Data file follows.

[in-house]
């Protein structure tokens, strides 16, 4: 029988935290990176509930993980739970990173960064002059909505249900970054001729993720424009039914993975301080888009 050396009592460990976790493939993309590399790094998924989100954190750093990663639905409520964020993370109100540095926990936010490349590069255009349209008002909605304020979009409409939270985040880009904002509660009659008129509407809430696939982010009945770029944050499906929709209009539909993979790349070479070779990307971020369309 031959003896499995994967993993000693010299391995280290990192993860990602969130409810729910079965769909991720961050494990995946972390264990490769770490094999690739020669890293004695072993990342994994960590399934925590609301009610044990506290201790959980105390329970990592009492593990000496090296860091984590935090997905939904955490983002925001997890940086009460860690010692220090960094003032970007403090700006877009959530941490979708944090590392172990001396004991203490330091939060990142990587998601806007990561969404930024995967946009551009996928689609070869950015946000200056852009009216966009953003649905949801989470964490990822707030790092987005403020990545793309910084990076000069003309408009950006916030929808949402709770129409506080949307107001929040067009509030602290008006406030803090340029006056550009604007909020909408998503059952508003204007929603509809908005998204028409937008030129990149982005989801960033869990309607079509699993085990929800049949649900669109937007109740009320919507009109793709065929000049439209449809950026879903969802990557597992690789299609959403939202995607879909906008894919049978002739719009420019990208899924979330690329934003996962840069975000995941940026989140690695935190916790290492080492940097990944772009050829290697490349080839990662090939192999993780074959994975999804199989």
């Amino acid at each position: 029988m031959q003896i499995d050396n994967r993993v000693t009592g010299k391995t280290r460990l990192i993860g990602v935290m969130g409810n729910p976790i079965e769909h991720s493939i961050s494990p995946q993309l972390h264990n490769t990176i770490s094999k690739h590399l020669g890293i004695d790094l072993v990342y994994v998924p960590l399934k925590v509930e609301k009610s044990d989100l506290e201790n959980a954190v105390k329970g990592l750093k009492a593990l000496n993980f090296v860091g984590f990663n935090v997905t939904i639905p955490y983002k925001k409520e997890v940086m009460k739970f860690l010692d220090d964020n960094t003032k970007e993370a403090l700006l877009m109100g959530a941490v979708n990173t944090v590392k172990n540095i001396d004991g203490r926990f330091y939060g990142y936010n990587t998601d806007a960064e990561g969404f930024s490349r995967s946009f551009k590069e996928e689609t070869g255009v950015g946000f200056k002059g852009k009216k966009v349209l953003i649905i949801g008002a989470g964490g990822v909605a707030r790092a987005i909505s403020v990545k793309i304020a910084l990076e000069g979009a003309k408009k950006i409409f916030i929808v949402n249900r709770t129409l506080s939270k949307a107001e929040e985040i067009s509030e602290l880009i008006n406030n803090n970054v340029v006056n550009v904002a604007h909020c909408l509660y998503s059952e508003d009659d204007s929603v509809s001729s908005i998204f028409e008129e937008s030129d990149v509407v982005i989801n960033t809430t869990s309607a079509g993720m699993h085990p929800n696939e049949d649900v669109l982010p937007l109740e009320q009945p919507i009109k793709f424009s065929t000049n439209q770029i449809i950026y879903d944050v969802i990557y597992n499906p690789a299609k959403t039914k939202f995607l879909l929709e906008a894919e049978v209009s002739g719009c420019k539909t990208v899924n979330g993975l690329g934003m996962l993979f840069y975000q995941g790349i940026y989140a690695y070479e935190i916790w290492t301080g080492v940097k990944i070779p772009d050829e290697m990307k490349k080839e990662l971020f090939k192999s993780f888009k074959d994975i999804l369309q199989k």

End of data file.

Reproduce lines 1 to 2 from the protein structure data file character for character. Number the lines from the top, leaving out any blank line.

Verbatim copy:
[in-house]
């Protein structure tokens, strides 16, 4: 029988935290990176509930993980739970990173960064002059909505249900970054001729993720424009039914993975301080888009 050396009592460990976790493939993309590399790094998924989100954190750093990663639905409520964020993370109100540095926990936010490349590069255009349209008002909605304020979009409409939270985040880009904002509660009659008129509407809430696939982010009945770029944050499906929709209009539909993979790349070479070779990307971020369309 031959003896499995994967993993000693010299391995280290990192993860990602969130409810729910079965769909991720961050494990995946972390264990490769770490094999690739020669890293004695072993990342994994960590399934925590609301009610044990506290201790959980105390329970990592009492593990000496090296860091984590935090997905939904955490983002925001997890940086009460860690010692220090960094003032970007403090700006877009959530941490979708944090590392172990001396004991203490330091939060990142990587998601806007990561969404930024995967946009551009996928689609070869950015946000200056852009009216966009953003649905949801989470964490990822707030790092987005403020990545793309910084990076000069003309408009950006916030929808949402709770129409506080949307107001929040067009509030602290008006406030803090340029006056550009604007909020909408998503059952508003204007929603509809908005998204028409937008030129990149982005989801960033869990309607079509699993085990929800049949649900669109937007109740009320919507009109793709065929000049439209449809950026879903969802990557597992690789299609959403939202995607879909906008894919049978002739719009420019990208899924979330690329934003996962840069975000995941940026989140690695935190916790290492080492940097990944772009050829290697490349080839990662090939192999993780074959994975999804199989």